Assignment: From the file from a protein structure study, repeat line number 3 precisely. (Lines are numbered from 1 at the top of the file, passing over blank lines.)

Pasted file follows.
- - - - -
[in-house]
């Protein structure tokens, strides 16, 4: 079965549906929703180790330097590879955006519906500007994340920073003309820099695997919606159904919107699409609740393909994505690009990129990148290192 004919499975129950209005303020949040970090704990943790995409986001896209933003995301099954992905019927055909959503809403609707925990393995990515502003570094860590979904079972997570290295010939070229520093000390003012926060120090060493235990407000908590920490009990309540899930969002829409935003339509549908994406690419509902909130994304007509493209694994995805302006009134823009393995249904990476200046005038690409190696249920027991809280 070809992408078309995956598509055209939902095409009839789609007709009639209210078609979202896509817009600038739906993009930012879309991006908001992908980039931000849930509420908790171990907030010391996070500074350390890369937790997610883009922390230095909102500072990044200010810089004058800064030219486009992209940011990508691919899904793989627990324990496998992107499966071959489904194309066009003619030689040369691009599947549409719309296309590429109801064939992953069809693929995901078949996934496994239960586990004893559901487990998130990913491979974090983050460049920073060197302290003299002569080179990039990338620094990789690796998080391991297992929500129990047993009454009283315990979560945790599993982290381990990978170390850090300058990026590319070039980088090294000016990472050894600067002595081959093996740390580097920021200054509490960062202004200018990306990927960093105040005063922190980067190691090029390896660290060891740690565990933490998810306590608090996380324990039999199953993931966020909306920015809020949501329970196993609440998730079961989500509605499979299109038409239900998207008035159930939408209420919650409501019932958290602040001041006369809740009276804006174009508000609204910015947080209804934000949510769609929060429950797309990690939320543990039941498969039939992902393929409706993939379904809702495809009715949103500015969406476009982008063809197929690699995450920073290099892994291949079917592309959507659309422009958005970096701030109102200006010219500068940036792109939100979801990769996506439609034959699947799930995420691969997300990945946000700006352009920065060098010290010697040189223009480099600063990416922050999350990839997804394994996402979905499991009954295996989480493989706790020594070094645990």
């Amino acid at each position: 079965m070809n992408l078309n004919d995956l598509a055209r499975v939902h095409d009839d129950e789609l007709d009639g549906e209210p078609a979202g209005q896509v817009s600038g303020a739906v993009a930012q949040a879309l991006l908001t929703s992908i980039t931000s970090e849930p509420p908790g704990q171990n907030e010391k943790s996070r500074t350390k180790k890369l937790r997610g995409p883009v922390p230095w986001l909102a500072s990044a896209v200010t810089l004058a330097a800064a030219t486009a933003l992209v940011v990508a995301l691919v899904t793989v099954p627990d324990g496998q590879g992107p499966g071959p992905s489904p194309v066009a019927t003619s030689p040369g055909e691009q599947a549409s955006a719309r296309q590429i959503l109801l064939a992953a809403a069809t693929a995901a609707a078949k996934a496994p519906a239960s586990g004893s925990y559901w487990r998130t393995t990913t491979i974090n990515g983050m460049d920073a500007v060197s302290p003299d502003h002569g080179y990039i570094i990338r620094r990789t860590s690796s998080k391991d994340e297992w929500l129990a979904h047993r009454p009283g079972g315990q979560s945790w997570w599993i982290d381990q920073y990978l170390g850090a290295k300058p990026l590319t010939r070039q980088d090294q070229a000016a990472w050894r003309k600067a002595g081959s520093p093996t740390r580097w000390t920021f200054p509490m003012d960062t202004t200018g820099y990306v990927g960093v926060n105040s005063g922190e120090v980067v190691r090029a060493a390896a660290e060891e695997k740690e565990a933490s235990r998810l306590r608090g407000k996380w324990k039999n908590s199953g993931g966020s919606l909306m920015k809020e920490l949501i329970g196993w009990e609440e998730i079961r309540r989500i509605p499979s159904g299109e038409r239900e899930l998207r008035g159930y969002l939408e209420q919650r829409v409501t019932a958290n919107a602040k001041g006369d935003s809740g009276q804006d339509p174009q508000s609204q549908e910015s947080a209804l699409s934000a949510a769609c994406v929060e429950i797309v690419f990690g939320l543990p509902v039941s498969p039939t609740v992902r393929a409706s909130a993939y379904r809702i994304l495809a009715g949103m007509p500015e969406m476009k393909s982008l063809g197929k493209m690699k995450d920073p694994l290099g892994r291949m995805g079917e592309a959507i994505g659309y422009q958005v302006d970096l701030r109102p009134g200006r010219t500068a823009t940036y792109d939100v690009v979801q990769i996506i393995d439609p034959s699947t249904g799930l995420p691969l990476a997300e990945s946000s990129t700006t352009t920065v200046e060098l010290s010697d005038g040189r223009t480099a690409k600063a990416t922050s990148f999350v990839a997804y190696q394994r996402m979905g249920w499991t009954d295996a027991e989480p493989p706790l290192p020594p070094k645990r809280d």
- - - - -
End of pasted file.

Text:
């Amino acid at each position: 079965m070809n992408l078309n004919d995956l598509a055209r499975v939902h095409d009839d129950e789609l007709d009639g549906e209210p078609a979202g209005q896509v817009s600038g303020a739906v993009a930012q949040a879309l991006l908001t929703s992908i980039t931000s970090e849930p509420p908790g704990q171990n907030e010391k943790s996070r500074t350390k180790k890369l937790r997610g995409p883009v922390p230095w986001l909102a500072s990044a896209v200010t810089l004058a330097a800064a030219t486009a933003l992209v940011v990508a995301l691919v899904t793989v099954p627990d324990g496998q590879g992107p499966g071959p992905s489904p194309v066009a019927t003619s030689p040369g055909e691009q599947a549409s955006a719309r296309q590429i959503l109801l064939a992953a809403a069809t693929a995901a609707a078949k996934a496994p519906a239960s586990g004893s925990y559901w487990r998130t393995t990913t491979i974090n990515g983050m460049d920073a500007v060197s302290p003299d502003h002569g080179y990039i570094i990338r620094r990789t860590s690796s998080k391991d994340e297992w929500l129990a979904h047993r009454p009283g079972g315990q979560s945790w997570w599993i982290d381990q920073y990978l170390g850090a290295k300058p990026l590319t010939r070039q980088d090294q070229a000016a990472w050894r003309k600067a002595g081959s520093p093996t740390r580097w000390t920021f200054p509490m003012d960062t202004t200018g820099y990306v990927g960093v926060n105040s005063g922190e120090v980067v190691r090029a060493a390896a660290e060891e695997k740690e565990a933490s235990r998810l306590r608090g407000k996380w324990k039999n908590s199953g993931g966020s919606l909306m920015k809020e920490l949501i329970g196993w009990e609440e998730i079961r309540r989500i509605p499979s159904g299109e038409r239900e899930l998207r008035g159930y969002l939408e209420q919650r829409v409501t019932a958290n919107a602040k001041g006369d935003s809740g009276q804006d339509p174009q508000s609204q549908e910015s947080a209804l699409s934000a949510a769609c994406v929060e429950i797309v690419f990690g939320l543990p509902v039941s498969p039939t609740v992902r393929a409706s909130a993939y379904r809702i994304l495809a009715g949103m007509p500015e969406m476009k393909s982008l063809g197929k493209m690699k995450d920073p694994l290099g892994r291949m995805g079917e592309a959507i994505g659309y422009q958005v302006d970096l701030r109102p009134g200006r010219t500068a823009t940036y792109d939100v690009v979801q990769i996506i393995d439609p034959s699947t249904g799930l995420p691969l990476a997300e990945s946000s990129t700006t352009t920065v200046e060098l010290s010697d005038g040189r223009t480099a690409k600063a990416t922050s990148f999350v990839a997804y190696q394994r996402m979905g249920w499991t009954d295996a027991e989480p493989p706790l290192p020594p070094k645990r809280d």